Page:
The current propaganda war thus points not only to the need for structural media reform as a key element in any progressive political agenda, but also to the critical importance of the small alternative media sector that we already have at present. Were it not for these publications, radio stations, and websites, the stream of war hysteria would go almost unchallenged. The Internet has proven to be of tremendous value in presenting critical U.S. views, in addition to making non-U.S. journalism accessible inside the United States. But the Internet has real limits; no matter how much quality dissident reportage appears there, it barely makes a ripple in U.S. political culture—and what is there tends to evaporate quickly, leaving little permanent record. Moreover, it costs money to put good material on the web, so unless there is a healthy independent media sector, the offerings on the Internet will suffer.

In other words, the need for the independent media sector is more pressing than ever in the United States, and, for that matter, worldwide. There is an impressive array of left media in the United States, but they are all woefully underfunded. Progressives need to redouble their efforts to support these media and publishers. In addition to cash donations, it is every bit as valuable to offer gift subscriptions to friends; this not only provides needed revenues, it increases the publication’s exposure, which is the real “bottom line” for the independent media. And we can tell you from our own experiences at MR, a little money goes a very long way.

One area where the U.S. left is fortunate is in book publishing. Monthly Review Press celebrates its fiftieth anniversary this year, and, after a process of retooling, is developing its most substantial offering of new books in years, including such important books as William K. Tabb’s Amoral Elephant: Globalization and the Struggle for Social Justice in the Twenty-First Century, David Noble’s Digital Diploma Mills, and István Mészáros’ Socialism or Barbarism. There are several other great book publishers that deserve mention too, including Common Courage, Verso, South End Press, and The New Press. Each of these publishes extraordinary books every year, providing perspectives, analysis and insight that is effectively verboten in the mainstream media and political culture. One publisher that deserves accolades is Seven Stories Press, a small operation based nearby in lower Manhattan. Seven Stories has emerged as one of the best radical book publishers in the nation, releasing works of dissidents ranging from the likes of Howard Zinn and Noam Chomsky to younger progressive voices in search of readers. The article we publish this month by Eqbal Ahmad appears in a new book from Seven Stories, and we thank them for letting us publish it here. We also want to draw attention to Pluto Press in Britain, which, among other important books, is publishing Doug Dowd’s edited collection, Understanding Capitalism, this June, for which the Review of the Month by John Bellamy Foster in this issue was written. We are hoping that all of these small book publishers will grow even in the present unfavorable economic and political environment—as they are needed now more than ever.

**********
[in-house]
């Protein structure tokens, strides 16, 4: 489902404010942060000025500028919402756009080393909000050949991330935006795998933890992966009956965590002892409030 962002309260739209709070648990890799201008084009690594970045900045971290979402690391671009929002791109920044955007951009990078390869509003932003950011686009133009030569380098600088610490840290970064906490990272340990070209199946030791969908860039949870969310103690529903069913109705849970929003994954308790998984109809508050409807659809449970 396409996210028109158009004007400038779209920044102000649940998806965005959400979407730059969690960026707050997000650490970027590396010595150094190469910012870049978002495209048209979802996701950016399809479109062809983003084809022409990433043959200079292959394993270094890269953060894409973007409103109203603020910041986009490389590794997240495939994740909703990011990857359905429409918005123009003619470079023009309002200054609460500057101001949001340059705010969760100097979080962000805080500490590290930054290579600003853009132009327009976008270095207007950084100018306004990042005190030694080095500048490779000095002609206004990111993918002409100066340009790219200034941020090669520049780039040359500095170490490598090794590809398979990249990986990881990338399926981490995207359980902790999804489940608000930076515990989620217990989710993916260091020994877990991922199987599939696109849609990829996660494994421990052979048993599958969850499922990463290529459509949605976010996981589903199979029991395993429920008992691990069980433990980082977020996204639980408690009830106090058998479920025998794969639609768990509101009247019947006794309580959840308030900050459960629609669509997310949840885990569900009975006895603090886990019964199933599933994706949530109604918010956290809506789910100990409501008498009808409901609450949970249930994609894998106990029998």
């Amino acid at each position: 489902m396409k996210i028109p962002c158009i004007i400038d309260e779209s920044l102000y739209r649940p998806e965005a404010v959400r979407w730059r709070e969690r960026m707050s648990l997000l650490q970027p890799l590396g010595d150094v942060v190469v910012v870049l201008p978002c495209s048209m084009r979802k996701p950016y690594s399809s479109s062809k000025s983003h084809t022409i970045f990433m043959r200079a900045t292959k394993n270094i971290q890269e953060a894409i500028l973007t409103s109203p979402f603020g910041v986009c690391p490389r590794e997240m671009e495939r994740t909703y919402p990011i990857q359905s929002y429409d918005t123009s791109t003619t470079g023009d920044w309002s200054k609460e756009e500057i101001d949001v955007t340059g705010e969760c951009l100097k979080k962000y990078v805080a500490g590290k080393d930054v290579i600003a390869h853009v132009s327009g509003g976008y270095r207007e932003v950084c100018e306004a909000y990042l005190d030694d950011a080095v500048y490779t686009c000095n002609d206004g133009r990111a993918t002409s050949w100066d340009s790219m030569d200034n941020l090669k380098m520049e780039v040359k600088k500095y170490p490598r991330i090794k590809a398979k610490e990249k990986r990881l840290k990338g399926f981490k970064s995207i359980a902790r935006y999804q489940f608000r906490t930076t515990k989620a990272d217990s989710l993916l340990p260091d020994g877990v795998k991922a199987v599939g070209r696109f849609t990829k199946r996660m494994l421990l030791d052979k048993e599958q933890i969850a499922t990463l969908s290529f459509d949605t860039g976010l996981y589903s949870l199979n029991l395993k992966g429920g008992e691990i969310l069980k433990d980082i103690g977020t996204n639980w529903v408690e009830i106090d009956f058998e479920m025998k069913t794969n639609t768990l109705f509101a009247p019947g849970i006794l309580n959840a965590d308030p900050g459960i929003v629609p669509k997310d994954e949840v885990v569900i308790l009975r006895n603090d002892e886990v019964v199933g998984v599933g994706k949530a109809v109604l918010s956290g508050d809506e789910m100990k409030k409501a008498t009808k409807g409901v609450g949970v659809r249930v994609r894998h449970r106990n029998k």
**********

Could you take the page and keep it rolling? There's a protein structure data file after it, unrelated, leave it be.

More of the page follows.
On September 23 a memorial celebrating the life of Hugh Gordon Deane, Jr. was held in New York. He died on June 25, at age eighty-four. Hugh was a long-time journalist and commentator on China, Japan and Korea, and an MR and MR Press author. His long 1963 article, “The War in Vietnam,” was later published by Monthly Review Press, with a foreword by Bertrand Russell. He was the founder of the U.S.-China People’s Friendship Association and president of its New York chapter. His most recent book was The Korean War: 1945-1953 (China Books and Periodicals, 2001). We shall miss him.

A president of the United States has just assumed what amounts to dictatorial power to jail or execute aliens. Intimidated by terrorists and inflamed by a passion for rough justice, we are letting George W. Bush get away with the replacement of the American rule of law with military kangaroo courts.
—William Safire, “Seizing Dictatorial Power,” The New York Times, November 15, 2001

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2002, Volume 53, Issue 08 (January)